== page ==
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Owain Arthur & Sophia Nomvete On Dwarven Lore In LOTR: The Rings of Power

The Lord of the Rings: The Rings of Power season 1 dove into many previously unexplored aspects of Tolkien lore, and the hit Prime Video series promises to unveil many more mysteries in season 2. One of the key sets of the series thus far has been the Dwarven stronghold of Khazad-dûm, which is a bustling community in the prequel as opposed to the abandoned realm from Peter Jackson’s trilogy. Throughout season 1, fans got to know Durin IV (played by Owain Arthur), whose royal lineage is an important part of the Appendix of Tolkien’s Lord of the Rings.


Durin IV hails from the line of Durin I, one of the oldest Dwarven rulers and the founder of Khazad-dûm, but Rings of Power indicates that he is much more invested in connecting with other races, such as the Elves through his good friend Elrond. While this causes many clashes with his father Durin III, his wife Disa (played by Sophia Nomvete, whom eagle-eyed fans may have seen in Wednesday) has his back even if he loses his inheritance.

Related: Rings Of Power Season 2: Every New & Returning Character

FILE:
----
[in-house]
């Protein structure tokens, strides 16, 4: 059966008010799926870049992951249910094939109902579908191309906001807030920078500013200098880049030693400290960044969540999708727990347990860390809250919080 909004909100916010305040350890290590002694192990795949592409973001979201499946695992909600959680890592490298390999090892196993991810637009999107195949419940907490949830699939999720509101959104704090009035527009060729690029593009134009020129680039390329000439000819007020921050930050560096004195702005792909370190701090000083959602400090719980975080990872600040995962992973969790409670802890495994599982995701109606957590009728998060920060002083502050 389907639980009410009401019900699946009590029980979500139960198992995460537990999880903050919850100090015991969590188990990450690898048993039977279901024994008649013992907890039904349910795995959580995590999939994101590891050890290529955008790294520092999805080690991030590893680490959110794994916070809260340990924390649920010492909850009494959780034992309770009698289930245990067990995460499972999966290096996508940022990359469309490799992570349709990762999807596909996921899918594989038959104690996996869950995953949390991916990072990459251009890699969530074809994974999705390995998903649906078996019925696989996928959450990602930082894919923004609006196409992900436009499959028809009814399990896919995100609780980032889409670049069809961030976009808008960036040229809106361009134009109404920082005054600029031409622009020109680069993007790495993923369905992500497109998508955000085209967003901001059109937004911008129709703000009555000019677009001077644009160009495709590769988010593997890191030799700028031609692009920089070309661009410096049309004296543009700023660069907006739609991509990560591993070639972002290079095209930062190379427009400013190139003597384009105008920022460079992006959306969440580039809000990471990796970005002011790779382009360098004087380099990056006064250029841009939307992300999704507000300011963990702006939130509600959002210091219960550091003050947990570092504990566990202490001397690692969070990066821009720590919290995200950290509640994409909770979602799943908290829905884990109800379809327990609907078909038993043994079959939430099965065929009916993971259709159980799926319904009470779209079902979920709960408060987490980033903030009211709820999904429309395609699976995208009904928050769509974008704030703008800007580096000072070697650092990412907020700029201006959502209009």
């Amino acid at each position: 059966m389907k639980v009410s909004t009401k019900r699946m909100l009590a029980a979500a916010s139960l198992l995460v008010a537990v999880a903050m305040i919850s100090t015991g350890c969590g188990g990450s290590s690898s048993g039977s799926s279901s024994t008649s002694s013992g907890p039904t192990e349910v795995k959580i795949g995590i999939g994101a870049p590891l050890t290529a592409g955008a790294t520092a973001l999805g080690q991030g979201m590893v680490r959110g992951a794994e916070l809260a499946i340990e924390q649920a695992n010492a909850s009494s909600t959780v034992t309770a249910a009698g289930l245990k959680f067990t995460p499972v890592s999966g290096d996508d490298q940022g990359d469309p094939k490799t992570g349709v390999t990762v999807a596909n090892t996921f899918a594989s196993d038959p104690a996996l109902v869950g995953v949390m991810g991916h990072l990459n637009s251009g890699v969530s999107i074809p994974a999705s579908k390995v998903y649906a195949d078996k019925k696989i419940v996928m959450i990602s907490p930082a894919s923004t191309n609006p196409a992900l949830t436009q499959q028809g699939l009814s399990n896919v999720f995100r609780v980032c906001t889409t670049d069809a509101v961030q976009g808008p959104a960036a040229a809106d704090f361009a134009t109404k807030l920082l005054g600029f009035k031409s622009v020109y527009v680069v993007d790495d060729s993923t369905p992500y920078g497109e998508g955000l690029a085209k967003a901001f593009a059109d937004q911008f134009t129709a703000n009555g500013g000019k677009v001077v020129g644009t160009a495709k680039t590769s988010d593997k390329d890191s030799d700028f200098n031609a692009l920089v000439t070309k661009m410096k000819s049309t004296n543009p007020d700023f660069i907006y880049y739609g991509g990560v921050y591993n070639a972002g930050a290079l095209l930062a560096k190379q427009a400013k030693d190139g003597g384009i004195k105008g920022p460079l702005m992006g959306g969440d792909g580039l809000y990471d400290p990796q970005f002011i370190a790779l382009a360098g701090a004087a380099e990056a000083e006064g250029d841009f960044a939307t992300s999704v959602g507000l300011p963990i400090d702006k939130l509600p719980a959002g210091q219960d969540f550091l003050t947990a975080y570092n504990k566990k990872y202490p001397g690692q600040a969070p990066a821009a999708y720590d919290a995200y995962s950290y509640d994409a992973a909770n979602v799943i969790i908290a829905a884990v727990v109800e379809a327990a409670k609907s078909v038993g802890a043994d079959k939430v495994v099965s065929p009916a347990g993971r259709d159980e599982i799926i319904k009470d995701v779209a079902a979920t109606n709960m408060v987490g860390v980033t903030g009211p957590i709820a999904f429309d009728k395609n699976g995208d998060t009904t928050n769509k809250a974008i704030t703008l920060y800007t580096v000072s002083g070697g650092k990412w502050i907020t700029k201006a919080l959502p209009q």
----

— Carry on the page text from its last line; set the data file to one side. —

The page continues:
Screen Rant spoke to Arthur and Nomvete about the backstories they created for Durin and Disa’s relationship prior to the events of Rings of Power season 1, as well as where their character arcs are headed in season 2.

Owain Arthur & Sophia Nomvete Talk Dwarven Royalty in Rings of Power

Screen Rant: I think Khazad-dûm was my favorite location in the first season. Especially because your relationship was so adorable. Sophia, did you two discuss headcanons or backstory that wasn’t included in the series when it comes to Disa’s upbringing and marriage to Durin?

Sophia Nomvete: Yeah, we did. We had those conversations, actually. I think we almost started with the backstory, and out of that [we] evolved into the relationship that we see. Where did she come from? What has she experienced? There’s that gorgeous story that Disa tells at the beginning of how they met, and that Durin was quite coy – and what does that say about their personality?